We had the pleasure of interviewing Daisy Guttridge over Zoom video!
Daisy Guttridge reveals the music video for fan-favorite track “Skin” today, March 9th. Featuring creative direction from Daisy Guttridge herself, the singer/songwriter pours her...
We had the pleasure of interviewing Daisy Guttridge over Zoom video!
Daisy Guttridge reveals the music video for fan-favorite track “Skin” today, March 9th. Featuring creative direction from Daisy Guttridge herself, the singer/songwriter pours her heart out, with a coy guest appearance from co-writer Marc E. Bassy and his soulful vocals. The video’s look is inspired by Italian fashion photographer Davide Sorrenti, who Daisy cites as a major influence. Director of Photography Emad Rashidi was able to help bring this vision to life with the use of similarly raw, personal, and authentic close-ups. Shot on location in Los Angeles by director Danny Ghost (Daniel Drachman), the visual follows Daisy as she sings about a crush, with cuts of a female love interest interspersed throughout. The LGBTQ+ inclusive story showcases Daisy’s fashion sense and natural star power, displaying her as a tastemaker across creative industries. Co-written and produced by Tk Kayembeh.
Following the positive critical reception of her first single “i found u,” Daisy Guttridge recently embarked on Hippie Sabotage’s 46-date Rooms of Hallucination Tour. Guttridge will support the Californian duo on all of their massive set of North American shows. A regular within the Hippie Sabotage tour camp, Daisy Guttridge is known for her previous work with the aforementioned pair, as well as tracks with Tommy Trash and Big Gigantic. She provided vocals for Vicetone on his hit single “Waiting” which has notched up over 18 million streams. She is set to release her debut EP The Highs in 2022. The project is entirely produced by her trusted collaborator Tk Kayembe, who plays a key role in shaping Daisy’s sound.
The England-born and LA-based singer/songwriter allows a deeper look into her complicated, relatable experiences as a human and an artist. Speaking about her mental health, career, and relationships, The Highs is Guttridge’s powerful project that lets Guttridge speak her truth for the first time.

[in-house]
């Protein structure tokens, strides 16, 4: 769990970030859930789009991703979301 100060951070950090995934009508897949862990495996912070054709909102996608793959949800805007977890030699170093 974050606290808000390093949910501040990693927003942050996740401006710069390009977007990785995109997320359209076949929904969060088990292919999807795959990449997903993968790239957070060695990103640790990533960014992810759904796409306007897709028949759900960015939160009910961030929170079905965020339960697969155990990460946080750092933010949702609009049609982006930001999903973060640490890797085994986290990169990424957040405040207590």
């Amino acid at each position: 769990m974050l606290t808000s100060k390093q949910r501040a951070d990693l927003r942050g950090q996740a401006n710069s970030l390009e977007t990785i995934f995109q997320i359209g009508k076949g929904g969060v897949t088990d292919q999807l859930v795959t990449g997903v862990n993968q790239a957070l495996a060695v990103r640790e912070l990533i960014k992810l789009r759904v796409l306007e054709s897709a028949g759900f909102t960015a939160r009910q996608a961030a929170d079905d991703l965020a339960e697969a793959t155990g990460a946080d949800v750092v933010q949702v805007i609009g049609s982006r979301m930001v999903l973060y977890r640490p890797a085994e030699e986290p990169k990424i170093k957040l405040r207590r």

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Hello! It is Adam. Welcome back to bringing it backwards. A podcast where both legendary and rising artists tell their own personal stories of how they achieved stardom. On this episode, we had a chance to chat with Daisy Guttridge. Over zoom video. Daisy was born and raised in the UK in Birmingham, and she talks about how she got into music. She comes from a musical family, her mom saying her dad saying and played guitar growing up. She also credits her vocal abilities to the car rides. She would have tuned from school with her mom, just singing along to the record. She'd be playing in the car. Her dad taught her guitar at 11 years old. She talks about that. Starting off with cover songs, eventually putting up her own music onto SoundCloud. 3 (2m 9s): She had a few trips out to Los Angeles as a kid. Her dad was a huge fan of LA and the music industry and entertainment. So they would take their holiday trips out to LA one time there in Los Angeles. I think Daisy says she was 17. So she's almost done with high school. At this point, they're staying at the Beverly Hills hotel and she's like, you know, I've been putting these songs up. No, one's finding me. How do I get into this, this world? She goes on, Instagram looks up geotags and photos from right around the area. Find somebody that's a talent agent that had just posted pictures. A few hours ago, follows them, starts liking some of their pictures. 3 (2m 49s): This ends up working scores, her meeting with this manager and the manager ends up inviting her to stay in Los Angeles to try and help Daisy start a career in the music industry. Basically talks to us about that, how she ended up getting from Birmingham, then living in LA, the first successes she had as a songwriter, all the way up to her first release as an artist with the song I found you, we hear all about that and a new cover she's got coming out of a lady Gaga song and story behind that and all about the new project she has coming out as well called the highs. You can watch our interview with Daisy on our Facebook page and YouTube channel at bringing it backwards. 3 (3m 30s): It would be awesome if you subscribe to our channel like us on Facebook, follow us on Instagram, Twitter, and Tik TOK at bringing back pod. And if you are listening to this on Spotify, apple music, Google podcasts would be awesome. If you follow us there as well and hook us up with a five-star review, 4 (3m 47s): We'd appreciate your support. If you follow and subscribe to our podcasts, wherever you listen to podcasts, 3 (3m 53s): We're bringing it backwards with Daisy Guttridge 5 (3m 56s): What's up. How's it going? I'm 3 (3m 58s): Doing well. How are you? 5 (3m 59s): I'm good. Thank you. I'm good. Finally, back from tour. So recovered, I've been back for like five days so far, so feeling good, feeling good. 3 (4m 10s): That's good. How is the tour? 5 (4m 12s): Honestly, it was incredible. It was like my first time being an opener. Like usually I'd gone out with I'd wanna have with hippie sabotage boys before, but only ever like coming out during desat and doing like one song for slime. It was like, all right, me by myself, 30 minutes SAC. I am the singer, the DJ and the hype man in one. So I was, I was pretty nervous, but it went super well and I, I missed, 3 (4m 42s): So this is the first time you've really done a full set, like full on by yourself. 5 (4m 47s): Yeah. Wow thing. So it was, it was pretty, pretty scary just cause I only had one song. I, at the time of going on tour, something is 30 minutes out of basically unreleased music. No one's ever had, but everyone was like amazing that like everyone came to the show, like loved it and it went, it went great. So 3 (5m 7s): That is so cool. Was that the first time you really went on a full tour two or is it usually like you'd come out on a certain dates or? 5 (5m 13s): Yeah, I've been on tours before, but this is like the longest tool ever, like actual was 46 shows and that's like two tours in one. So it was pretty intense me living on the bus for 10 guys, but we got through it, we got through it and came out, vetted the other side. So, so it was good. 3 (5m 35s): That is incredible. That is incredible. Well I'm Adam, by the way. And thank you so much for 5 (5m 41s): Sure. 3 (5m 41s): Yeah. I appreciate you doing this. This is all about you and your journey and music 5 (5m 46s): And 3 (5m 47s): Yeah, we'll touch a bit more on that tour if, if you don't mind, but I want to start off by where were you born and raised? 5 (5m 55s): I was born in Birmingham, England, Birmingham. I know there's one over here too, but them over there. 3 (6m 3s): Okay. What was it like Holly? I mean, cause you live in LA now. Is that whatever it is. Okay. So how old are you when you moved to LA? 5 (6m 10s): I was like 18, 19. 3 (6m 12s): Oh, okay. So you spent most of your time in Birmingham then? 5 (6m 16s): Yeah. So my whole like childhood, like growing up in Birmingham, which is, it's a pretty busy place. Like it's the second biggest city in the UK. So it wasn't too much of like a culture shock in that respect, moving to another big city. But it was definitely interesting having that conversation with my parents when I was like 18 being like, yeah, I'm going to, I'm going to go to the other side of the world alone. 3 (6m 38s): Right, right. Yeah. I'm going to move to America, you know? No big deal, especially in LA, like, you know, that's okay. I want to get to that, but okay. Tell me about, well, what was it like growing up there in Birmingham? Was it you lived in the city or did you live in a suburb outside of the city? Like, tell me about, 5 (6m 54s): I live in a suburb outside of the city. I like get like kind of a smaller little suburb. And then I went to the same school from when I was two to when I was like 18. So kind of like only like ever like new, like one school, like had the same sort of friends growing up. 3 (7m 13s): So they don't split you up like in an elementary school and then like more of a middle school. And then 5 (7m 17s): I do, but my school like did it all. So it was like, you can just go there for everything. 3 (7m 22s): It's 5 (7m 23s): Pretty nice. And it was cool cause they had great like extra curricular stuff. Like music was massive in my school. So like on my like lunchtime breaks, I could just go, I'm being like 12, I'd go into the music book and like, there'd be like three pianos that no one was using. Like, and I just go in there and like spend my like half an hour lunch break, just like messing around on the piano. And they had like drums, they had everything. So that was pretty neat. 3 (7m 48s): Wow. That is really cool. When did you get into music? I mean, how old were you when you started getting 5 (7m 54s): I'd always been into it. Like my dad has videos of me like singing when I'm like three, like at the TV, but yeah, I'd always been into it kind of just, yeah, I don't know. It should always have like a fascination with it growing up. My mom would like drive me to school and we'd listen to the Karen cop and the CD. Like back-to-back like, that was my first education in music and I was lucky. Cause you know, when you reach a certain age, they're like, alright, it's time to like get the bus to school. I had a little sister that went to the same school. So I was able to like keep being driven to school, which I definitely attest to my singing voice now. Cause it was actually years of practicing like in the car every day. 5 (8m 35s): I feel like that set the foundation for it for science city. But I like, I sang every single day, like seven days a week. So 3 (8m 43s): Yeah. So you were just sitting in the car, was your whole family singing or were you the one singing in the passenger seat? 5 (8m 49s): I was sitting in the passenger seat. My little sister was in the back telling me to like shut up and my mom would, my mom would sing as well. And then my dad, same everyone sang. So it was very like musical family. My dad played guitar. He taught me how to play guitar when I was like 11, which was great because now like that's how I write songs. That kind of helped me in the beginning before we even knew it. 3 (9m 13s): Where you playing piano before guitar? I mean, you mentioned piano and 5 (9m 17s): I was playing guitar before piano. And then like, why would you, I don't know how to read like music, but I would take the songs. I knew how to play on the guitar and the chords and look visual images of how to play those chords on the piano. And that's how I learned to play the piano just by learning songs. And then now I can hear something and play the piano. 3 (9m 38s): Oh wow. Yeah. 5 (9m 40s): So it was kind of an unconventional way of learning it, but, but it worked. 3 (9m 44s): That's amazing. Well, you said your dad taught you how to play guitar at 11 years old. Was that something you were interested in or was he like, Hey, you should probably learn that play. 5 (9m 53s): I was, I was a massive like Avril Levine fan growing up when I was like nine, I think my mom took me to my first concert, which was our <inaudible> and like she played a guitar. I thought she was so cool. So my dad was like, okay, like we had some guitars at the highest. I was like, let all like teach you. But I get so frustrated because I would start like playing. And then as soon as I start singing, my hand would stop like hand-eye coordination. But for the first couple of months, like it was, it was a struggle, but we got through it and then, and then yeah, I just would jam out with my dad at home. 3 (10m 27s): Are you still a fan of ever or ever Levine? Like her new record 5 (10m 33s): I do is definitely like, I feel like pop punk is kind of coming back out, like machine 3 (10m 39s): Everything, 5 (10m 40s): Which is awesome because I feel like that that was her. She like kind of pioneered that path. Right. I love it. That I feel like her OGE records will always be like of that. 3 (10m 50s): It's still at your favorites. Yeah. I listened to the album and I was pretty, pretty impressed by it. I'm not gonna lie. I, I, but I, I like to <inaudible> as well, but you know, she was coming through. Yeah. 5 (10m 60s): It looks the same as well. Like I'm like, she does not look different as a whole, which I love 3 (11m 4s): There's this wild conspiracy, Siri, if you really want to get into the weeds online that she actually is not like the version you're seeing of her now is a fake version of her. 5 (11m 15s): Like 3 (11m 18s): Yeah. Like sh there's something that like she died or she's like not, and then like, there's this new way you can get real in the weeds about it, but it's Oh, the fake one's name is Melissa. You can look her up. Yeah. It's wild. Like there's this whole like behind the scenes can yeah. Like a conspiracy theory about Avril Levine. 5 (11m 41s): Yeah. I had no idea. I've been believing a lie. What the heck? 3 (11m 45s): Yeah. You know, it's weird when you see the pictures and stuff, you're like, huh? That's very odd. 5 (11m 50s): So they do like the side by side of like HOD the floor and the Cottonelle, 3 (11m 52s): Then it's weird. Yeah, you should. Yeah. Just Google it or look at it on YouTube. It's pretty interesting. But anyway, so that's cool. So Avril Levine got you into music or made you interested in playing guitar and then dad taught you how to play guitar. Was he playing quite a bit in the house before you learned 5 (12m 16s): A little bit? My parents got like separated when I was 11. So for me, like music was amazing. Cause like going through like all of that obviously like is like rough on like any kid. But for me, like I feel like I, it didn't really affect me that much. And I think whenever I was like stressed or anything, like pick up, you can pick up the guitar and like mindlessly play something and that's like full, like calm me down. And I still do that to this day. Like you you're stressed by someone picking up the guitar for 15 minutes. You'll always feel better afterwards. I think 3 (12m 48s): Therapeutic for you. Yes. 5 (12m 49s): Yes. 3 (12m 51s): So when you learn guitar, are you writing songs right away or playing? Trying to learn covers? Like how did your, 5 (13m 1s): So I like would just learn covers. I would land covers. I was in my school talent show. I was finding my first performance in music was when I was 11 with three of my friends singing, no guitar, just singing, seeing the YMCA and my school talent show. I don't know who the hell, let us think. That was a great idea. And like why my parents were like, go do that. We didn't win. However, a couple years later I got better at the guitar. I went back and I sang a Taylor swift song. I sang you belong with me and our whole talent show. The last year they had me back as a judge. So that was, that was pretty neat. Like in school, like everyone knew, like I was the music going on. 5 (13m 42s): Like I'd bring my guitar, like towards the end of school, when I was probably like 16, 17, I bring my guitar in at lunchtime. And like in the classroom it would be like legit high school, musical vibes. Like I just be playing like full chords and I'd be like, all right, let's try and sing as many songs as we can over these four chords. And like all my friends would be singing. So that was, I was like, there was always music around, but I started putting my covers on SoundCloud because I didn't have any experience already writing songs. I had a couple, like when I was 16, 17, like a couple of songs I've written, but not really writing with anyone else, but that's actually how I ended up moving over here because of like my son, Clyde, that was literally songs recorded on my iPhone uploaded. 5 (14m 29s): And yeah. Do you want me to tell you that now? Like how, 3 (14m 30s): Yeah. I want to know all of this. This is so super fast. 5 (14m 34s): I was living in England, like fast-forward, I'm like 17 living in England and I'm like, all right. I really, you know, I want to do this, but I don't know anyone in the music industry I'm in bombing of England so far away from LA and or everything's happening. I'd I'd come here on holiday, like once a year, like with my dad and my sister. I 3 (14m 53s): Know it's like, 5 (14m 54s): Yeah, yeah. Come to LA. Cause my dad loves LA as well. He loves music and entertainment. So like we just come over here just on holiday and just like a couple of days, but it was always pretty bitter sweet because you know, I'm coming to this place, surrounded by everything I want to be doing at music and entertainment. And then I would just leave again and go back home, back to school and it'd be like, I'd be like, so gutted. There was something about just being here that made me feel like really just like happy and inspired. I think it was just being around like that energy of people creating. So fast forward to when I was four, we at 17, we came back here on holiday for the Beverly Hills hotel and I thought, you know what? 5 (15m 39s): I have to try something different this time. Like I'm at this hotel, there's gotta to be someone here that does music. Well, like, you know, it's a famous hotel. Like I want to try something. So I don't Instagram. And there's a feature which was a time you could look and see who else is taking pictures in your location just by searching like the geotag. So I looked and I saw that this guy had just posted a picture, like two or three hours prior clicked on his page. It said he was a talent manager. And I was like, okay, maybe if I follow this guy and like a couple of his pictures, he'll go to my Instagram, whether it was a link to my SoundCloud and my plan, he followed me back, like within an hour, asked to get coffee. 5 (16m 20s): I brought my dad with me. My dad was like, what the hell? Like some random mom wants to come. Like I was like, just come with me. And then he is the one who ended up getting me signed to my first publishing deal. And then a year later I moved to LA, 3 (16m 34s): Oh my gosh, that's insane. Which 5 (16m 37s): Is insane. Like gives me like goosebumps still. Cause I'm like, if I would've gone on a different day or just like looked at a different time, I never would have seen that picture. I never would have, you know, maybe never would have made that connection. And then would I be living here now? 3 (16m 50s): Right. I mean, what if you wouldn't even thought to do that? Right. I mean, look on the geotag and see who else was posting pictures. That is, that's a brilliant idea. I've done a million of these or over a thousand of these interviews. And I've never heard that one before. Oh Yeah. That's a good one. That's it that's really good. 5 (17m 7s): It was honestly pure frustration of just being like, okay, I have to try something. And I was like, I'm just going to try this. And yeah, I feel like, thank God it worked. 3 (17m 18s): So he, this manager went to your SoundCloud and then what Calls you and says, Hey yeah, 5 (17m 25s): Like he's actually wasn't he was my first manager. We don't work together anymore, but he was like, Ashley English had lived in LA for like 20 years. And I was like, Hey, like would love to meet you. I've listened to your SoundCloud, like your voice. I think I could, you know, like help. So met up with him, my dad. And then like two months later he was back in England. I went to a Starbucks and met him. And I like had one of my friends, like at the Starbucks too, like in disguise, like just in case, you know, 3 (17m 54s): It's 5 (17m 54s): Super young. So my friend was there and I was like texting how it went. I'm like having a meeting and he was like, look, come to LA for three months. I want to introduce you to some people. And like, you know, do a couple of sessions and like, we'll just see how it goes. So I did, I came to LA for three months, stayed on an air mattress when I was 18. Like at this guy's house who ended up was my manager at that point. And he introduced me to a couple of people who offered me a publishing deal at the end of the three months. And then they're like, all right, you know, do you, if you want to do this, you, you have to like move here. And they sponsored my visa. And then, Yeah. 3 (18m 35s): Wow. And so you must've had original songs up on SoundCloud at this time too, or? No. 5 (18m 41s): Okay. So I had a couple of original songs and the guy was introduced to, is a guy called Anthony sealer who is like SVP of in his group. And he was like, look, I really like your voice. I, you know, I went to his house with my manager and I sang like five covers on the guitar, like one original song. He was like, I want to see what you can do if you're actually with a producer. So he set me up with a producer called Daniel Heath who did all the Londonderry stuff, forgets fee and stuff for her first record. And I'm terrified because I'd never written a song with anyone else that alone, someone that has written with blonde over it. 3 (19m 17s): Yeah. Or even a terrified, I bet going to this guy's house to play for him. He's, you know, the senior vice president for Interscope. And he's like, alright, here's a guitar. Show me what you can do. 5 (19m 29s): I suppose he came to my show at the Wilton five days ago and we're talking about that moment and he still has the footage from the GoPro. So we're have to like for that together somehow 3 (19m 38s): That's insane. And you put the wheelchair. That's huge. Wow. Okay. That's incredible. 5 (19m 44s): But yeah. So like what was I saying? Oh yeah. So go to go to the session lawnmowers producer. And they're like, if you do well, we'll offer you a publishing deal. So no pressure. So I'm thinking, Oh my God, all right. Well, I have to, I can't mess this up. I go to the guy's house. We worked together and we wrote a song in four hours and it's great. And they love it. And then for me to do 3 (20m 7s): Wow. 5 (20m 8s): And then the rest is history from that. 3 (20m 11s): So you just stayed in LA after that 5 (20m 13s): Stayed in LA started doing, you know, I did like hundreds of sessions wrote a thousand songs that no one's going to hear, but just, you know, went through the, went through the rinds to unwell, like stripes of like a songwriter. And I'd always wanted to be, you know, I came across like wanting to be an artist, but everyone just kind of saw me as a songwriter, which was kind of annoying, but I was like, all right, like I'll just, you know, I'll do sessions. I'll do you know what everyone wants me to do? Doing all these sessions for years and years. And then four years ago, a DJ called me trash. He received a folder of 200 demos, like from different singers, different producers. 5 (20m 54s): And he told me afterwards, he said, yeah, he went through all of them. He only like two of the songs which were mine. And he was like, find out who the hell Daisy is. And then invited me to his house. We worked on a bunch of music and he is the one who first wanted me on a record as an artist, not as a songwriter writing for someone else. He was like, I can't find anyone's voice that I liked more than, than yours. So can you be on the song? And then that was the first official release I had. 3 (21m 23s): Wow. Was that like, 5 (21m 25s): That was amazing. Cause like that's what I wanted for like the longest time. So for someone to ask me that I was like, absolutely. And then that kind of helped open everyone else's eyes or I'm in to say, oh, okay. We can see you as the artist as well. Now he's always kind of annoying. It's like, why does it take, you know, why can't you see it before it happens? But sometimes people have to like see it before they can jump on board with it. 3 (21m 50s): Sure. And what was it like working then with Tommy trash? Was there a song written or did you have to write the whole top line for it? Or how did that work? 5 (21m 57s): There was one song written I'd written with one of my writing partners that had kind of developed with at that point, Patrick Cottman. Yeah. It was just a demo over like a loop beat. And that went on to be the song sinners that I put out with Tommy went to the studio and kind of, he produced the up and he was asking me for my opinion, which was really cool because prior to that, I'd literally just been like fly on the wall, some writer, you know? And then since then we went on to like have a bunch of songs together. We have like three or four songs together and he was a great mentor and friend. And just like in like helping me to believe in myself 3 (22m 35s): And then you ended up reasonably enough reaching or re releasing the songs of your own. Right. So then you go from now you're releasing songs with, you know, different artists to now you put out a song of your own. I found you as the first one you did. 5 (22m 48s): Yes. I find you is the first song. And that was definitely like a long time coming because fast forward to, you know, after the Tomi trash stuff, I was now writing songs for myself, but trying to figure out what is my sign. Like I'd been on loads of DJ featured songs where, which is amazing, but they already have their side and I'm kind of fitting into that box. So it was like, what am I record sound like? And that was honestly three, a period of trial and error of writing different drummers, like took like a ton of time, 3 (23m 20s): But it was 5 (23m 21s): Really, oh, sorry. 3 (23m 23s): I was just going to say, cause you're yeah, like you said, you're, you've been an artist on these other people's songs, but their sound is there sound like, you know, Tommy trashed his own, they're their own sound and then you're just adding to it. Right. And then now you're like, okay, what is, what does Daisy sound like? What is my record going to sound like? 5 (23m 42s): Exactly. And at the same time, like I was, you know, going into it with hippie sabotage, which I can, yeah. I can tell you kind of how that came about. So that was cool. So we have the same kind of management network and there were like my manager, Ryan Rodriguez, he was like, oh, like, you should go over to the hippies house and just meet them. And she know like, see if you guys get on. So I was like, oh, okay. I just learned to drive the week before because living in England, like I didn't drive. So I took three driving lessons. I passed my test and there, and then I was on my way in my 3 (24m 15s): Car. I was like, 5 (24m 17s): It's so easy. The first time I drove on the freeway was driving to their hives. So I'm terrified. I'm terrified. But I was like, I have to go to their high. So like 3 (24m 28s): Not only that you're on the other side of the road. Right. I mean, yeah. 5 (24m 32s): Oh yeah. So it was a whole host of things made it there safely, but there's a funny story to this. I'll tell you, let's say for me, we go on a super, well, what, we ended up writing a song called chasing the wild, which they went on to then release. And they were like, Hey, like we're going on tour in three weeks. Do you want to come on tour with us? And just sing that one song during us out. They literally were like, we're going in like two weeks. Do you want to come? I was like, okay. So they're like, okay, can you come back here tomorrow? And we're going to take some pictures for the cover off and we'll put the song on SoundCloud and then two excited, like can come out and do it fast forward to the next day they lived in this area called silver lake, which is really, I just learnt how to drive. 3 (25m 17s): Yeah. I'm from Southern, I'm from San Diego. But yeah, but for people that don't understand, yeah, very hilly. 5 (25m 26s): So I pull up to the high school, excited to take pictures and I crashed into that car Crash into that parked car. You can imagine, you can imagine the panic I'm sitting in my, my car, which was like brand new, which I was also stressed out about it. I was like, oh my God, like damaged my call. I'm damage that car. And now I'm sitting outside their house with 20 minutes in my car, like freaking out crying. Like, what am I going to tell them? I've ruined everything. They're going to hate me. No more tool. How am I going to tell my manager? Like, I've crashed it. You know, I eventually make it in the highest. And I say, guys, I don't know how to tell you this, but I've crashed into your car and they just start laughing. 5 (26m 11s): And I'm like, why are you guys off? And they're like, oh, that cars aren't moved for two years. We don't, it doesn't even walk anymore. We don't cash. And I'm like, thank God. 3 (26m 21s): I'm going to ask if you, if you started the conversation with that or you did the pictures and you're like, Hey guys, 5 (26m 28s): I went in and was like, look, I've crashed into your pot call. Like, I'm sorry. So they didn't care. Which was amazing. And we actually wrote a song about it called crash in that day. So it was 3 (26m 38s): Like awesome 5 (26m 39s): Story. But so since, since that moment we've been best friends. Like I run a lot and like one of the brothers, Jeff, he comes running with me all the time. And since then I've gone on tour with them, like kind of every year, always kind of just coming out, doing one song during the SF, which was also bittersweet because, you know, I'd see, they would have an opener every time and I'd be like kind of jealous, like, oh, I 3 (27m 4s): Want it, but 5 (27m 6s): I didn't have, you know, I just had a couple of DJ songs I'd done. And I had like 200 songs that kind of sounded all over the place that, you know, not a solid body of work. So fast-forward to 2019, we're on tour or a week into tour. We just have got to new Orleans and we find out our entire tour is canceled because of COVID, we're all like stressed, freaking out, come home. But I ended up being a massive blessing in disguise because in that like year and a half, I sat down with my producer and we made a bubble. We worked together every day and we finally created like a body of work, like 20, 25 songs that were the best we'd ever done and super proud of and actually had discovered my son. 5 (27m 52s): And that ended up being like, you know, I find you was the single from that, from that project that we had made and then hippies were like, come around to like, you know, this year they're like, Hey, like now you have a buddy of luck. We want you to be the opener. So it had, COVID not happened, you know, maybe that wouldn't have happened for me. So it's still silver lining silver lining of a very like stressful time. I feel like made the most of it and like came out better from that. 3 (28m 20s): Wow. Was there, like when you were trying to kind of discover your sound and you must've had like an idea of what you wanted it to sound like, I'm sure it wasn't like, all right, we're going to go with the country song and we're going to throw out like a hip hop song. Like, like when it came to, how long did it take you to really find what sound you were looking for? 5 (28m 39s): I think, well, for me, like I want to make music that I like, so I was like, okay, what, what office do I like, I love Leo. I love Hosey. I love the weekend. 3 (28m 49s): I love Halsy too. I live on everybody that you mentioned Taylor. So I'm like, oh man, like, these are like the people in subsets with 5 (28m 58s): Literally. So I was like, okay, I want to sign, like, if you mesh Ellie Golding Hosey with the weekend, like, what does that sound like? Dark pop. I have a pretty, like, kind of soft, sweet tone to my voice. What does it sound like if someone would, that sort of tone is singing about the things that weekend, but singing about any kind of have to, like, you hear it and like, oh, that's sweet. And then you like, actually listen and you're like, wait, what did she just say? That I kind of wants to do that like low key shock factor. So I was like, okay, like to my producer, I was like, this is what I want it to be. And then we kind of, you know, what's done already and add, there is already kind of old through like, how can we like do that, but put like our tip on it. 5 (29m 43s): And that's how we got to, I find you, it was like the first one sided on the guitar and then he built it up and then that evolved into then having the song, scan all the others ready to go. 3 (29m 55s): Yeah. It was a scan. It was the most recent one that you've put out. Correct 5 (29m 58s): In, yeah. Skin is the most recent song featuring Maki BC, which was awesome because I've been a fan of him for a long time. And like, when I was like, first here, like driving around with my friends, I'd be like, oh, like we tell them occupy AC, I'd be like, I want to have a song with him one day. And then he worked with my producer TK Kian day and he heard a couple of my songs and he was like, oh, do you think she'd want to do a song with me? And like ask my roommate. So I'm like, yeah. I was like that, that was a pretty weird, like full circle movement. 3 (30m 31s): That's incredible. And then, so you have more, obviously more songs and is there going to be like, like you have a record coming out, I would imagine of some sort of body work. 5 (30m 42s): So the next record I have coming out is in April, April 15th. And it is actually like a cover is actually a lady Gaga cover of her song. You and I, cause she did recently, she did a 10th anniversary ReWalk of the album and she wanted to make sure LGBT artists on the record because it was heavily inspired by that community. So she like her team reach out to like, my team were like, Hey, like, would Daisy want to do a song for this? And ended up not being on the actual album. So I think they kept it like major artists only, which fair enough. 5 (31m 23s): But they want me to do one and they're going to like give it support and hot playlists and be like the Spotify exclusive version of it, which was really cool. Cause I actually, I got to work with her guitarists who did like the original song with her and like he was, he reworked it kind of like for my voice and was like, all right, if this song came out today, what would it sound like? So it's a bit more like Scott, some more elements of like kind of the weekend in it and the production, which is like sick. So that is coming in April. 3 (31m 52s): That's exciting. Wow. So did you, she, her, her team reached out to yours when it came to, like, we're doing this thing with what Daisy be interested in singing a song and then did you get to choose the song? 5 (32m 4s): Yeah, so I looked through the whole thing and yeah, I was like, they let me choose. So I was like, you and I like, like that, I love that song. And I thought it would be cool too, to do that. And like kind of re-imagine what that would sound like, like today. Cause it kind of is like a kind of how as a country element to it, like in the song. So I'm like, all right, let's kind of take that out and like just make it more kind of like a doc pop song. 3 (32m 28s): What was it like working then with her producer? Was that like, oh my gosh, I love that. Or 5 (32m 34s): Yeah, it was, it was hot producer and hug guitarist 10 and it was incredible. Yeah. Going to the hardest, like I was so nervous at first I was like, oh my God, another thing, like, don't mess it up. Don't mess it up. Like it's got to go good. You know? And it went really well. And we ended up like afterwards, like I would hang out with them, you know, I still do like every couple of weeks we do a session and just write. And Tim actually for the last show in LA, he came out and played guitar with me on one of my last songs during my PSAP, which was a pinch. That was incredible. Like incredible. 3 (33m 14s): Wow. 5 (33m 15s): So it was really cool. And like now, like we're just friends, which is like awesome. And yeah, like I think just creatively to like be friends with people like that. It's great. Just to bounce ideas off them and yeah, just, it's pretty cool. 3 (33m 27s): That is really cool. How does your dad feel about all this, this happening with you? I'm so stoked. 5 (33m 33s): Yeah. I feel like he's super, super stoked. He always plays it. Cool. But then I like hear him or hear stories about how he's like gloating to his friends or like telling his friends about it. And I'm like, oh, I'm like, well, but like, cause like to me he's always very like serious and like business vibes. And then I can tell like he's stoked my whole phone and he's like I on my grandma all the time and I like tell her about it and yeah, the rule like there will happen 3 (34m 3s): And they're all in Birmingham still. Yes. Okay. Yeah. I mean to have your dad be so fascinated by Los Angeles enough to take you all there for holiday and everything, and then you're here and you're working with these people. I mean, lady Gaga is one of the biggest names in the world. So you can just say like, oh my, you know, my daughter's working with lady Gaga as a guitar player for a song and like that's so huge. 5 (34m 31s): No, it was pretty, really, really cool. My dad actually flew out to my show in New York, which was awesome. Cause he never seen, you know, and to, to describe it, but then to see it, he was having a blast. He was like dancing with my friends and like he was loving it. So 3 (34m 48s): That's cool. Did you like, like tell me about him being at the show then he came flying him in or 5 (34m 56s): He though he'd like, he was like, I'm coming. He like flew himself. He came there a couple of days before and like we're just hanging out in New York. We want it. And then like at Jack he was being really annoying. Like I was, everything was getting set up and like went to the back to get something. I come back he's on the stage, like with the microphone, like with like singing Well is going on. I don't even know what he was singing. I think he was saying bachelor boy, like a really old song. I don't know. Cause he used to sing in talent shows too. And like he would always sing that song, but he was loving it and then like we will take a, pre-show like short to healer together. And then during, during my, he was standing like in between the pit and the stage like here, like all my friends and like I had to stop going to that side of the stage. 5 (35m 46s): I was just kept like cracking up because they're all like going crazy. And I was like call focus. I can't focus. But they had, they had a blast how to laugh. 3 (35m 54s): That's amazing. That is awesome. So the next song coming out, like you said, is a cover, is that going to make your project or is it going to just be rolled out as more singles after the fact? 5 (36m 4s): Yeah, I think it's going to be just kind of rolled Rhoda as like a shingle, just, you know, something for people to like kind of different from the music I put out already just for someone else's pallet, it would suit it and just awesome to, to cover a song and like get the, okay. To do that from such an amazing artist. Like Gaga was like incredible. 3 (36m 23s): Oh yeah. I mean for her to Greenlight the situation and be like, yeah, like we want, we want this song. Like that's crazy. 5 (36m 30s): Yeah. And I know she's like heard it and like likes and stuff. So like that was crazy. And then after that, then we're going to put my project, which is called the highs, which is going to have, I find you on a skin and three brand new songs that have been performing on tour. But no one's actually been able to properly hear. Yeah. 3 (36m 51s): Okay. And there's, well, there's some themes behind the record as well. 5 (36m 56s): Yeah. So kind of the highest is kind of just the first two songs are about like being like young being in a new place and like falling in love and kind of being reckless and always say like making like bad decisions, but like good memories. Because I think when I came here like so young by myself, like I definitely did that. And also just about like the highs of being in terms of like the highs and the lows, the highs of being in a new place and like 3 (37m 25s): How 5 (37m 26s): Country a new culture, not, I knew two people and I've moved to, I knew my manager and the people that offer me a publishing deal. That was it. I didn't have any, I didn't have any friends. My only friend was my manager at the time who was like 55. That was my only friend. I didn't know anyone. So yeah. But the highest of being in a new place, but also like the nice, not naive, but like just kind of not overthinking it because I think how did I over-thought anything, maybe I would have talked myself out of doing any of it. You know, it was kind of more just like following that passion gut instinct and just like letting that be the driving force and you know, odds are, I shouldn't have made it or I shouldn't be living here right now, but like older Alton living life is living life. 5 (38m 19s): So 3 (38m 21s): It's 5 (38m 21s): Fine. But that 3 (38m 23s): Amazing. Well, I love what you're doing so far. I can't wait to hear this lady Gaga cover and congratulations on the tour. That's huge. 5 (38m 29s): Thank you so much. Yeah. Thank you for having me. This is great chat. Like it's cool. Like talking through it from stop to now. Like I have a smile on my face for them. Like, wow. Like I still like, I'm so stoked that I'm doing what I'm doing right now. 3 (38m 42s): That's so awesome. I have one more quick question. I want to know if you have any advice for aspiring artists. 5 (38m 49s): Yeah. Okay. I think especially in today's climate of like fast music, like, you know, like quantity of equality, I think don't just kind of catered to that culture of it because you should, you know, make music, you're proud of make music you like, but make on your own timeline. There's a bunch of people that were, you know, were saying to me, oh, like you're rolling on tool. Like, but you only have two songs. I like, that's kind of weird. Like you should have all your music high and I'm just like, I don't want to rush based around like anyone else's timeline. I kind of want to put it. I like when, when I want to put it, I then kind of, I think just like taking advice, but also trusting yourself.